|Community-Based Orgs and Local Govnts should Partner to Combat HIV/AIDS
|| PRINTABLE VERSION
The unprecedented human tragedy caused by HIV/AIDS on the African continent is one that can no longer be ignored. Sub-Saharan Africa has particularly been held hostage by this disease. Estimates show that nearly two-thirds of the population in sub-Saharan Africa are affected by the epidemic and over 90 percent of children orphaned in the world by AIDS live in the same region of Africa (UNAIDS Epidemic Update, 2004). With such daunting facts, it is important to recognize the growing numbers of community-based organizations that rise to the occasion in combating HIV/AIDS -- especially in caring for orphaned and vulnerable children.
Psychological and economic deprivation among orphaned and vulnerable children increases in Africa as a result of a lack of adequate social welfare services, especially among girls who are left to care for their siblings on a full-time basis, and reduce their chance for schooling. AIDS has reduced the ability of governments to care for the psychological and economic needs of the children let alone protect the children. As such, communities have become the primary caregivers of children whose parents have HIV or have died from AIDS.
Community-based organizations are often formed by an individual (or a group of individuals) who have no resources other than dedication and compassion to help children in their community. Although often lacking funds, these organizations have been successful in various activities, including raising awareness about HIV/AIDS, building support groups within the community, and including women and youth in leadership roles within the organization. What these organizations lack is the ability to communicate information/results about their activities, build partnerships with other community-based organizations, and raise funds and access to evaluation tools for sustainability of their work (currently, funds for these organizations are often from foreign sources).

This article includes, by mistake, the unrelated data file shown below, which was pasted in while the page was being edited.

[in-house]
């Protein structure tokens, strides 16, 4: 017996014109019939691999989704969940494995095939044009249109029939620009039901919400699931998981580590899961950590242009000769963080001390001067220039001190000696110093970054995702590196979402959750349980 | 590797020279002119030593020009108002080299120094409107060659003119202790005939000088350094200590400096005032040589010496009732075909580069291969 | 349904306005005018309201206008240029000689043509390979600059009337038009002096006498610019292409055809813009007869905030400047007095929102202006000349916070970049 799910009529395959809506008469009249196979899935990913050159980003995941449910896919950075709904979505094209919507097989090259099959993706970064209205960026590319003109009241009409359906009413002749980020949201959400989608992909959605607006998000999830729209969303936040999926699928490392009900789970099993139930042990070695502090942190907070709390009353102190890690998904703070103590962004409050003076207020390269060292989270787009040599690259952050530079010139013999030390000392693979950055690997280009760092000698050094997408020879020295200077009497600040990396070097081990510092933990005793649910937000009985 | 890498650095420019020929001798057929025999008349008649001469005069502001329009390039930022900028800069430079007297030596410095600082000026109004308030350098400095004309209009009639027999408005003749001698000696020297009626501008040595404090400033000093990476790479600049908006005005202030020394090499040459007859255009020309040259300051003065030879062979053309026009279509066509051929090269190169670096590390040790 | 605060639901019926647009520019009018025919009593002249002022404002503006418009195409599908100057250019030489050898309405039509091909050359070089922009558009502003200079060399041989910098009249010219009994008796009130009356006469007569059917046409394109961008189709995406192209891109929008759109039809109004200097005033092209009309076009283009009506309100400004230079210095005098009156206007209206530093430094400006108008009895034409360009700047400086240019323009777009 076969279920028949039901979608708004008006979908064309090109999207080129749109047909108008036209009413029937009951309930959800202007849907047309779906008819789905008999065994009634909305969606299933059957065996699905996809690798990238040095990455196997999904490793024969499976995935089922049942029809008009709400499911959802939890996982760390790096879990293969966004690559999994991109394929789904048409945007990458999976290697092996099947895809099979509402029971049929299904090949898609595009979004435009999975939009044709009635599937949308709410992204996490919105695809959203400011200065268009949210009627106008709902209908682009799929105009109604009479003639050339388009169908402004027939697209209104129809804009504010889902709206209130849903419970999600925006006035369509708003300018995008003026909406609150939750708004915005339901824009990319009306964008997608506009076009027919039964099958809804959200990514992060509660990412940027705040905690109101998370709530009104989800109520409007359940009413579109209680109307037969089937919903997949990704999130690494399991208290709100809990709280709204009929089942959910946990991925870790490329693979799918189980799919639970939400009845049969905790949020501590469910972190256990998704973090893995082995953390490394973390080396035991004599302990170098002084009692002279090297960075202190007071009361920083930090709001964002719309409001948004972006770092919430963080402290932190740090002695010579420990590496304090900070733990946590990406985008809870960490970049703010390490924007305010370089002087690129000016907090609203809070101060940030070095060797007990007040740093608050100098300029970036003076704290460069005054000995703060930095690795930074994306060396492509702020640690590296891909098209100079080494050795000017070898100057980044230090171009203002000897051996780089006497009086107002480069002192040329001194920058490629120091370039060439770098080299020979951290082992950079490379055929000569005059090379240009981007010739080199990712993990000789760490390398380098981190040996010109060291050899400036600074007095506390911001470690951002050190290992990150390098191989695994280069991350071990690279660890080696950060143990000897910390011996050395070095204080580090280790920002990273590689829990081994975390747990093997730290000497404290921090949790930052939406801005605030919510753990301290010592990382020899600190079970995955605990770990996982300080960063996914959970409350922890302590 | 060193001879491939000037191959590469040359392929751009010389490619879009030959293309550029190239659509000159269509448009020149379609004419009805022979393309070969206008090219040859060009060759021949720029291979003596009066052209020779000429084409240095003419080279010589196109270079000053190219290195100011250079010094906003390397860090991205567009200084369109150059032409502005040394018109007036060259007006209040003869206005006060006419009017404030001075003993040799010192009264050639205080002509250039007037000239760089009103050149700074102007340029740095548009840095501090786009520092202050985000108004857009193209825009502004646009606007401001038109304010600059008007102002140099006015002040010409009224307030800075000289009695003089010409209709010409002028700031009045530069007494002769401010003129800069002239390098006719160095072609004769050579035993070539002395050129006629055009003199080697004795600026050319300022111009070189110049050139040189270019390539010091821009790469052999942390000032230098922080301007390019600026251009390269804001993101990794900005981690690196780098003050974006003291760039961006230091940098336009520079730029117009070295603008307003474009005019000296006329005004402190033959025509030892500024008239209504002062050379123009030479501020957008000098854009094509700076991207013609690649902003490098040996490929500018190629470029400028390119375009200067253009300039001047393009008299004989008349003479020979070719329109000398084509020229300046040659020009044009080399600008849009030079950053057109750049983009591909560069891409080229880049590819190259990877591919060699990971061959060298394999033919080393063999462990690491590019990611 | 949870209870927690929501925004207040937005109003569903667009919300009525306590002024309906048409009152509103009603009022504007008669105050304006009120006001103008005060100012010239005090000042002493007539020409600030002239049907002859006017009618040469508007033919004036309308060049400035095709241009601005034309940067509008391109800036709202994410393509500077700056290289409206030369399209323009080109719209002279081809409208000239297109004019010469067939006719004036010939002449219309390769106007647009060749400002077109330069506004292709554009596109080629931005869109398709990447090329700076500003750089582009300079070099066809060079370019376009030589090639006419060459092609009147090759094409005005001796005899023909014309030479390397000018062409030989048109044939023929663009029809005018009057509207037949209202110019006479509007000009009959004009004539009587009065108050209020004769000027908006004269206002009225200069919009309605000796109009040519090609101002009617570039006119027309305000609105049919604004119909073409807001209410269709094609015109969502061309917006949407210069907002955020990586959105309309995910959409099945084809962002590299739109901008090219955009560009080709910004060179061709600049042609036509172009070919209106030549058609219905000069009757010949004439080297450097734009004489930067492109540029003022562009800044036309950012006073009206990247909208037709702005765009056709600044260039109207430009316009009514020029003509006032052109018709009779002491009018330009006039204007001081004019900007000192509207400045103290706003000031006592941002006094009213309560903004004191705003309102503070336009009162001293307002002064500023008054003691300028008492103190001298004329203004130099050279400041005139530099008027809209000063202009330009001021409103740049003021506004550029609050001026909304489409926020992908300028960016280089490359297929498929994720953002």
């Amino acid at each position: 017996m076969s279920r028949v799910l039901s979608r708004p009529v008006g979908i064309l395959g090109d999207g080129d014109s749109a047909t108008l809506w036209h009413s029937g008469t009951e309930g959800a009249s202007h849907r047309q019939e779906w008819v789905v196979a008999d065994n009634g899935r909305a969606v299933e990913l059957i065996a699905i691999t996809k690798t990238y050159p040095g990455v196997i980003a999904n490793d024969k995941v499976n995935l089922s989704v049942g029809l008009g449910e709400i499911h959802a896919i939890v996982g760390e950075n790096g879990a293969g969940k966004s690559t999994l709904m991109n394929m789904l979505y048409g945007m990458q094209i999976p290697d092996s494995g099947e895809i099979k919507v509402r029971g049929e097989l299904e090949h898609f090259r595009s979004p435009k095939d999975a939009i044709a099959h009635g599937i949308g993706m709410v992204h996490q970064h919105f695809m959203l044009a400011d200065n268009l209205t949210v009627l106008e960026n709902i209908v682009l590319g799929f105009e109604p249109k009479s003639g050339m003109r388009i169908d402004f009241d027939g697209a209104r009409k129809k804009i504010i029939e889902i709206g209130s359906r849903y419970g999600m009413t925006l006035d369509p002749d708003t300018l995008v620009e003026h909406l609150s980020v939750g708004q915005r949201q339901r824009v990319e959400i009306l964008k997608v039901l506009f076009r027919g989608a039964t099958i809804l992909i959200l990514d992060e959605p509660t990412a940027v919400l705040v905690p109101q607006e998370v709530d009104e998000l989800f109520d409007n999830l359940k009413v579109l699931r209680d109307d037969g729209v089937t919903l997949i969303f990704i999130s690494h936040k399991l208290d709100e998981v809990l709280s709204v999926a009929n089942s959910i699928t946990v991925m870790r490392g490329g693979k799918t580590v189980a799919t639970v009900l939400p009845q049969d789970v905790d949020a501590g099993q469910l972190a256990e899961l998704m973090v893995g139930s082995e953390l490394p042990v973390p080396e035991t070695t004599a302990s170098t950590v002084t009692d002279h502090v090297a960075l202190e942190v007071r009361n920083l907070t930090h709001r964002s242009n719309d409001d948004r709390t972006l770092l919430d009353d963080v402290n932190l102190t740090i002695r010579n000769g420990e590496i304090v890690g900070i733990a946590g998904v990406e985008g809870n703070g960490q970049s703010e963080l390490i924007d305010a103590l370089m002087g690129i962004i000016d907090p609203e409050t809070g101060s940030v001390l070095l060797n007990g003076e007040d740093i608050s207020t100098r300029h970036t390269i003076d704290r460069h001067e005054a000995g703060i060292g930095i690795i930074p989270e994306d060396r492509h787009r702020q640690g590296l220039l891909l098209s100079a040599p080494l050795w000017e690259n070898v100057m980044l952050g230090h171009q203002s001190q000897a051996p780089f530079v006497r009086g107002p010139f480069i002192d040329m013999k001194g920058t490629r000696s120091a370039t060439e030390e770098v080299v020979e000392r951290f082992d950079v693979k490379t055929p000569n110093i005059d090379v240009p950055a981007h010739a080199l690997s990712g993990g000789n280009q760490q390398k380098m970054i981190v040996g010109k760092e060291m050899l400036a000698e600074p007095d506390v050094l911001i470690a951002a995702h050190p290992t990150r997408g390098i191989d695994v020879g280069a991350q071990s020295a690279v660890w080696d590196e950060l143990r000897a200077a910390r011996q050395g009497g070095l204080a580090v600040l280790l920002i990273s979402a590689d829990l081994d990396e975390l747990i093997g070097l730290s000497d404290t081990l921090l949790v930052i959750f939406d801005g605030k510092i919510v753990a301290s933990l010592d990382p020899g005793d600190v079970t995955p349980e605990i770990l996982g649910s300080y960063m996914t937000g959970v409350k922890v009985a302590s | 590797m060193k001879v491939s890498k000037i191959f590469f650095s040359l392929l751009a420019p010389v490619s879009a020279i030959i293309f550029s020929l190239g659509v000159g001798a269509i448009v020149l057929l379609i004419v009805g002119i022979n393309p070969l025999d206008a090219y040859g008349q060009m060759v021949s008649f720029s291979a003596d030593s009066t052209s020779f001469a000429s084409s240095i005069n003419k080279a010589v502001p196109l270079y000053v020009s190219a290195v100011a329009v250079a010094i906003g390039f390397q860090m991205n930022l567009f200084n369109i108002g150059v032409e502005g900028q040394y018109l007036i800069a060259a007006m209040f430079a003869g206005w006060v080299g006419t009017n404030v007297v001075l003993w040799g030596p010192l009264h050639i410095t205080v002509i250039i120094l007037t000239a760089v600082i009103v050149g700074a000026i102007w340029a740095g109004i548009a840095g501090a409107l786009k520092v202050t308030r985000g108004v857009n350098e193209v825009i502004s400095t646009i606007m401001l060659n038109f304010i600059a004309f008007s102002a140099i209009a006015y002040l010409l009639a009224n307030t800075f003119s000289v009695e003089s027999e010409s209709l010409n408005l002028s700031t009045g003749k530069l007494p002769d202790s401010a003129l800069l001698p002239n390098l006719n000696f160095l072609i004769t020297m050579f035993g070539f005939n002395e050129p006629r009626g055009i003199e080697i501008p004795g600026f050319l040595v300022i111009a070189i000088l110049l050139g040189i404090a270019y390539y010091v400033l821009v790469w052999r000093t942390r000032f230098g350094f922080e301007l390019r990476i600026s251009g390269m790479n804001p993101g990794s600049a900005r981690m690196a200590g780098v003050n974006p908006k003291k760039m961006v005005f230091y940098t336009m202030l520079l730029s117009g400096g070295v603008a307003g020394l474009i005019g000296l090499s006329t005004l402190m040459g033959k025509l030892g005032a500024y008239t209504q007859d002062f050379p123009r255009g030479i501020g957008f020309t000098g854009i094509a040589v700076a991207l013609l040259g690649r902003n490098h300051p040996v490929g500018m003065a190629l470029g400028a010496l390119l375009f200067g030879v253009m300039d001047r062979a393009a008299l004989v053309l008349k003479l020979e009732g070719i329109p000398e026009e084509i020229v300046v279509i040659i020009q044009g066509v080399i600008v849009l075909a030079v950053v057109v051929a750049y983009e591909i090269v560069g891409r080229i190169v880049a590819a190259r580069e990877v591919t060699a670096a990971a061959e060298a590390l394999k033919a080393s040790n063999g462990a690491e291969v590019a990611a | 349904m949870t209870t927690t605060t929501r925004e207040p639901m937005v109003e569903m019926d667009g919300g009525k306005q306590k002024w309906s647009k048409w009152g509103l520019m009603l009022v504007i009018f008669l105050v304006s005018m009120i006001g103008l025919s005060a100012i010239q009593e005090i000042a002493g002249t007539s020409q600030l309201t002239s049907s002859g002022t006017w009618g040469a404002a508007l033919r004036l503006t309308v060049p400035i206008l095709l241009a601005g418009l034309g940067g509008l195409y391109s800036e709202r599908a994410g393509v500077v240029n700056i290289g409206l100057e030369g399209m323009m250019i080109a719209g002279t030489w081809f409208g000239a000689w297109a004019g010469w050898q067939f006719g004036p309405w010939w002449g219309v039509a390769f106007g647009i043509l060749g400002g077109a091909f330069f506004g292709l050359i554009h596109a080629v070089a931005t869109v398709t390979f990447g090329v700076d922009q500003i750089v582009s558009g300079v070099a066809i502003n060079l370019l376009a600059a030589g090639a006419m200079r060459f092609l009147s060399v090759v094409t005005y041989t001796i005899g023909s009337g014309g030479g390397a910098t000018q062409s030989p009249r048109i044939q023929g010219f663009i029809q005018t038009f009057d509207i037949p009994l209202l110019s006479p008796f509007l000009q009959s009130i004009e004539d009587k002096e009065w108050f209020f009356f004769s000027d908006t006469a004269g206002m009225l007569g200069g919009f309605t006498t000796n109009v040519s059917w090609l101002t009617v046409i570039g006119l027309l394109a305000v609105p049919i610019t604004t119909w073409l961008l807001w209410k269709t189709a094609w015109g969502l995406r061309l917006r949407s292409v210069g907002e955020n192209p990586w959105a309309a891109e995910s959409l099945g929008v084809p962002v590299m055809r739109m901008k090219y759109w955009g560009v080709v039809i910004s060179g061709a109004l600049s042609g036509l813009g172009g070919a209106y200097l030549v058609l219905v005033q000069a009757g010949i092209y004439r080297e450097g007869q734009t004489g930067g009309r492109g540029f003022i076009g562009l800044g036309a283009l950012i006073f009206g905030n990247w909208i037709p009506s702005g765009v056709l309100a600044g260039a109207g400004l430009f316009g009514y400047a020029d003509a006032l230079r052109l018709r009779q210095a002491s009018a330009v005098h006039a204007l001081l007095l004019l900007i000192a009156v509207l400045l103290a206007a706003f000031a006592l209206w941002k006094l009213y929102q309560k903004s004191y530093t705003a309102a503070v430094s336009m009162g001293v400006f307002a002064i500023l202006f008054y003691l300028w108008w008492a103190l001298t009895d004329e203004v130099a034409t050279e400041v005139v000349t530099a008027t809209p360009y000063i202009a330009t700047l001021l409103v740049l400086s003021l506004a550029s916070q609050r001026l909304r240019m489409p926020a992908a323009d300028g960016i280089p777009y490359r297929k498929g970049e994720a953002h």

The organization called the African Regional Youth Initiative, which I am involved with, has the mission of changing this. We believe that community-based organizations have an ability to work with the people they serve and are therefore able to form a unique level of trust not offered by programs designed by governments or institutions.
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Good idea African
| Dec 29th, 2004
A good idea but are you doing something about it especially in the East African region where its practicalityis needed.
Neema is right but there is need to go beyond that. THOMAS DAVID MAQWAY
| Apr 13th, 2006
Myself I dont believe if there model in the fight on HIV/AIDS pandemic because it has something to do with belief and cultural pactice,thats one.In the second place I was impressed in 1999,when the former president,Ben Mkapa,retired but not tired,announced that HIV/AIDS is the National disaster,and he comment that the fight against this pandemic to be of multi-sectoral approach.But is that what is really happening on the ground?I think there is a need to get community response and the main stakeholders are Government,community based org,youth org,religious etc.If i would have my turn to Pesident JK,I heard him rarely talking of HIV/AIDS whenever he get access to wananchi.Yes it is true that there are somany things to be talked but HIV/AIDS is development issue.Me Im of the opinion that there is a need for the leaders raking frompresident to the district councilors to talk of this pandemic whenevewr they get access to wananchi,at least to be one of their agenda,and i think in this way we could have raised the awareness of wananchi on this devastating and silent tragedy in sub saharan africa.
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